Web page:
[Expert professionals’ rules] are stated in the Diagnostic and Statistical Manual, 4th Edition (called DSM-IV), which is the most widely accepted system in the United States and around the world for classifying psychological problems and disorders. The World Health Organisation publishes another manual used worldwide, the International Classification of Diseases (ICD), in many respects similar to the DSM.[61]

The DSM, now in its 5th edition (the DSM-5),[62] lists the disorders that have crystallised out of its definition referring to distress, dysfunction, and danger. It specifies the mental disorders that are currently generally accepted and provides for each a set of defining criteria. The criteria in the main comprise symptoms and signs. Symptoms are a patient’s subjective description of their disorder. Signs are objective observations that may be made by a diagnostician, either directly or indirectly. Diagnosis of any particular disorder requires that the diagnostician establish the presence of the specified criteria, assisted by text descriptions of the disorder or group of disorders.[63] In respect of the origin of disorders (aetiology),[64] only rarely does it comment, and even then, its approach is atheoretical.[65]

The DSM-IV TR defined mental disorder as follows:

A clinically significant behavioural or psychological syndrome or pattern that occurs in an individual and that is associated with present distress (e.g., a painful symptom) or disability (i.e., impairment in one or more important areas of functioning) or with a significantly increased risk of suffering, death, pain, disability, or an important loss of freedom. In addition, this syndrome or pattern must not be merely an expectable and culturally sanctioned response to a particular event, for example, the death of a loved one. Whatever its original cause, it must currently be considered a manifestation of a behavioural, psychological, or biological dysfunction in the individual.[66]

Mental disorder is defined in the DSM-5 as follows:

A mental disorder is a syndrome characterized by clinically significant disturbance in an individual’s cognition, emotion regulation, or behavior that reflects a dysfunction in the psychological, biological, or developmental processes underlying mental functioning. Mental disorders are usually associated with significant distress or disability in social, occupational, or other important activities. An expectable or culturally approved response to a common stressor or loss, such as the death of a loved one, is not a mental disorder. Socially deviant behaviour (e.g., political, religious, or sexual) and conflicts that are primarily between the individual and society are not mental disorders unless the deviance or conflict results from a dysfunction in the individual, as described above.[67]

Significantly, it should be noted that the consideration of danger has been dropped from the DSM-5, whereas under the DSM-IV-TR ‘a significantly increased risk of suffering, death, pain, disability, or an important loss of freedom’[68] was a valid basis for the recognistion of a mental disorder. The emphasis now falls on dysfunction.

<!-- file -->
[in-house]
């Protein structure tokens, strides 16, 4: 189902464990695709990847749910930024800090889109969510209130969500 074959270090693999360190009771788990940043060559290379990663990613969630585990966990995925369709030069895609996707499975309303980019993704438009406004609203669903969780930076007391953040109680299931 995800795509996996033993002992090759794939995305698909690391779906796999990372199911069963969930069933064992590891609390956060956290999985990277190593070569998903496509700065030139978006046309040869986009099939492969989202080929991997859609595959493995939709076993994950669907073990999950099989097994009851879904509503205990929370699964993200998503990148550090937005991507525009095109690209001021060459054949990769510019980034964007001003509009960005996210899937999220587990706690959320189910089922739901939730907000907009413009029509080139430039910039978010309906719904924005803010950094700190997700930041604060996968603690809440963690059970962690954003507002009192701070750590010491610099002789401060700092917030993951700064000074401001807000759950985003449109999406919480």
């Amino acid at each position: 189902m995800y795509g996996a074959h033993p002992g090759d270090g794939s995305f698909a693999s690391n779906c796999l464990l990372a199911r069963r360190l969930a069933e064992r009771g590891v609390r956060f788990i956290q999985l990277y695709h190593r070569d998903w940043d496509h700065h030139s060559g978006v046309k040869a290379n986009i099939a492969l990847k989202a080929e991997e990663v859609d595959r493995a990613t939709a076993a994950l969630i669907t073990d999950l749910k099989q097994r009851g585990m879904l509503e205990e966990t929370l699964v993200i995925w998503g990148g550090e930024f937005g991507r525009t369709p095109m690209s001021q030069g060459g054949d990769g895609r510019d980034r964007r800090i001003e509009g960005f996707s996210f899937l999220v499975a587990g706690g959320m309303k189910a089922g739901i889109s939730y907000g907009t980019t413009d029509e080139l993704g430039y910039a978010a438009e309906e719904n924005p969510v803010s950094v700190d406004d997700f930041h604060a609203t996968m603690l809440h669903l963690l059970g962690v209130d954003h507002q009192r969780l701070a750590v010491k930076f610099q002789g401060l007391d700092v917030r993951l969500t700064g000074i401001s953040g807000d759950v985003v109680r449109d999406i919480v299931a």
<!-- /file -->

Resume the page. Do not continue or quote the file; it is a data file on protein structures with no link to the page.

Though the DSM represents consensus in the field, it is not uncontested. Various criticisms have been levelled at the DSM of which the primary one relates to the model it has adopted for diagnoses: a categorical model.[69] The model derives from the biomedical model in terms of which disorders are conceptualised as discrete phenomena.[70] These discrete phenomena may be categorised according to the underlying core of each as well as the distinct boundary that is presumed to separate one disorder from another.[71] Critics have argued that the clinical reality is that the disorders from which people actually suffer are not distinct phenomena.[72] The result is often a diagnosis of several (comorbid) disorders as if the person diagnosed has more than one disorder, instead of one disorder with features that straddle the presently accepted categories.[73] The DSM-5 now recognise this[74] and appear to offer the inclusion of ‘dimensional measures’ as, at least, a partial solution.[75] Dimensional measures are included following from the following observation:

the boundaries between many disorder “categories” are more fluid over the life course than DSM-IV recognized, and many symptoms assigned to a single disorder may occur, at varying levels of severity, in many other disorders. These findings mean that DSM, like other medical disease classifications, should accommodate ways to introduce dimensional approaches to mental disorders, including dimensions that cut across current categories.[76]

It is not clear whether these dimensional measures will be adequate to resolve the problems inherent in a categorical approach.

Another criticism of the DSM diagnostic categories is the potential reification of disorders so that they are regarded as existing in reality[77] rather than being an aid to understanding and communication.[78] A further criticism of the DSM is that it sacrificed validity (reflecting accurately a disorder) for the sake of reliability (inter-diagnostician agreement).[79] In the preface to the DSM-5 this preference is made clear:

Reliable diagnoses are essential for guiding treatment recommendations, identifying prevalence rates for mental health service planning, identifying patient groups for clinical and basic research, and documenting important public health information such as morbidity and mortality rates. As the understanding of mental disorders and their treatments has evolved, medical, scientific, and clinical professionals have focused on the character­istics of specific disorders and their implications for treatment and research.